First of all, we all change over time, at least a bit. So, our partner likely needs to adjust to us, just as we need to change to fit them. Also, the challenges as a team of co-workers in parenting we face, well, let’s say, might get more unpredictable as our children grow into their teenage years. It means that our usual problem-solving methods might not work anymore, i.e. we need to change.

Secondly, as our children grow, we try to give them more choices to make and through this, they can learn to make decisions and bear consequences.

We must never forget,

the day will come when they leave to have their own life, even their own family.

We cannot stay forever beside them and make all the decisions for them like when they were toddlers. We should not even think of that. The best we can do is to nurture them up to be responsible adults. And then let them go. Although they are forever in our hearts, only temporary guests in our home. Even if temporary, in this case, means two decades 😊.

Thirdly, our relationship with our parents is changing. First, we left their home. Whether they let us go or still cling to us, we need to find our place. Having a spouse likely challenges the connection with our parents. Now there is another person in our lives we listen to. Some parents can get pretty upset about losing control over their children’s lives. Then, when our children are born, our parents become grandparents. And it can open up another Pandora’s box over parenting (ours vs theirs and who knows it better), boundaries (they’re first and foremost are OUR children, and, by the way, our parents’ grandchildren), and a lot of other unexpected issues. Not every grandparent is an angel. Unfortunately, some would love to control our family.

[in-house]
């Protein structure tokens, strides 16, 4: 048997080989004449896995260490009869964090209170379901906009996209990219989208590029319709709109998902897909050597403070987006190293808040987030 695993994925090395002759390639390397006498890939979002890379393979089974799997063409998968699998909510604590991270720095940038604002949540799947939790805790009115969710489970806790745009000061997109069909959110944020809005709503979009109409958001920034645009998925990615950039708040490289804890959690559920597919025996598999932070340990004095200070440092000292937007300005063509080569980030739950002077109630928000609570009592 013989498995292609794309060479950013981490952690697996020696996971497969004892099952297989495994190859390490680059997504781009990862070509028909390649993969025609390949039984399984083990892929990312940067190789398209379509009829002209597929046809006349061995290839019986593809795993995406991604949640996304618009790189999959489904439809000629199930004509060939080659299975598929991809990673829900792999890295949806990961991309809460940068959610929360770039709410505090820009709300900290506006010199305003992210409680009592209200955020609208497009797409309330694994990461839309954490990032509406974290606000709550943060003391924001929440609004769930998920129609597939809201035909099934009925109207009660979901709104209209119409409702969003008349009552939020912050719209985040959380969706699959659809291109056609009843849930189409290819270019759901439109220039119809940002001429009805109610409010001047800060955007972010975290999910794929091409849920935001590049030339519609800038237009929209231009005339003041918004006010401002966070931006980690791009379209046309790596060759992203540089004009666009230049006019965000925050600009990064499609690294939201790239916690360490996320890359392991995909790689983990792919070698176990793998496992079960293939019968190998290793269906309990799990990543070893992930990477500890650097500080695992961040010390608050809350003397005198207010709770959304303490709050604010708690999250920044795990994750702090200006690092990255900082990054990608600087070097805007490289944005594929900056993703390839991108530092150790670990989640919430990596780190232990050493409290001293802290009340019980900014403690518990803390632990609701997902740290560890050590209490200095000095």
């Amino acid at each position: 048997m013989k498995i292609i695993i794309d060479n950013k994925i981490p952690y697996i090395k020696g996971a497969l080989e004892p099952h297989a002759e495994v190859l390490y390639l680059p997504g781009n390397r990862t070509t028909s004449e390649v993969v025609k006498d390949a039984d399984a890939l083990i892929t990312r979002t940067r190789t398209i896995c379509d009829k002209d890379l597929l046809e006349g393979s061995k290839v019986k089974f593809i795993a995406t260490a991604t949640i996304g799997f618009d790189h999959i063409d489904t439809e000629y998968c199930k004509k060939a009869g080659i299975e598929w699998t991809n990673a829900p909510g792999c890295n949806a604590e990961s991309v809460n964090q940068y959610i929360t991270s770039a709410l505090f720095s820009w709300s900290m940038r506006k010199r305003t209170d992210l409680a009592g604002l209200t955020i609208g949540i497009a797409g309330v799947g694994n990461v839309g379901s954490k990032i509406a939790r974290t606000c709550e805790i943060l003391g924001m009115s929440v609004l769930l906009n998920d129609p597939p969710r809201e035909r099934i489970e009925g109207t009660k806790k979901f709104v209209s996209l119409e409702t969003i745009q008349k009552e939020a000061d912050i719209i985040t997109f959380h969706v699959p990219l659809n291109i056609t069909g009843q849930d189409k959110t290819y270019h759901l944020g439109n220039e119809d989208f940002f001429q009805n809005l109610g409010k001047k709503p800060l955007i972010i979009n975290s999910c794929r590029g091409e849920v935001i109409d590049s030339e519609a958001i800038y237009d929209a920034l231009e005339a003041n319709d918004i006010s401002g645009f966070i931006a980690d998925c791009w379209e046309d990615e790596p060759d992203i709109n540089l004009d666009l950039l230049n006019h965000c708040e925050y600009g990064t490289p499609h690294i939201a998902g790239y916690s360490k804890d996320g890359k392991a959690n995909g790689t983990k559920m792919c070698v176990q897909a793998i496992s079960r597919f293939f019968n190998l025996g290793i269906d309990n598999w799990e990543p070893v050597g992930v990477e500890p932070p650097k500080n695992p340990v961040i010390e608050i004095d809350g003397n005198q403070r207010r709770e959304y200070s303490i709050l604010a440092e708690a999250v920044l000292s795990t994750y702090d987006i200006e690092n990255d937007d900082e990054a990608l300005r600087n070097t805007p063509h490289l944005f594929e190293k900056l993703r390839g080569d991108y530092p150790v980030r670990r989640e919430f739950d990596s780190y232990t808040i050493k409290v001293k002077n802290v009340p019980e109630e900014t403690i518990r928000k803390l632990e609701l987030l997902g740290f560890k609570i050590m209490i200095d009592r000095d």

Drawing that firm line in the sand can be a real emotional struggle for us. Those couples who stick together in it, I believe, are more likely to succeed. And it is another challenge to their relationship as a couple.

How does your “co-worker team in parenting” cope with it?

 

Let’s start!

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Fear

What is fear?

Fear might be described as a feeling that switches on our fight/flight/freeze mode to facilitate survival. It is an essential, healthy response to a threat. At least it is supposed to be.

But there are times when our response, because of the continuously ongoing threat, becomes constant. Then it is unhealthy. Our body is not supposed to be on continuous alert.

Unfortunately, still, certain situations seem to be a never-ceasing threat to us. And many times, these situations are created by people.

Our brain can be conditioned. The memories of stresses, traumas, and the response we gave, are all stored in our minds. When a new threat arises, our response stems from our unconscious mind. We react in a way that worked in the past. The problem is, these reactions can be very unhealthy for us. However, if we want to change them, we must first recognise, then rewrite them.

Why do people create situations where we are made fearful?

They want control.

They want to control (us). By creating fear, eventually, they gain control.

Fear intimidates. Fear pushes us to survival mode. This switch takes away our capability to assess the situation and find an alternative response because it turns off our (critical) thinking, so our reaction is uncontrolled.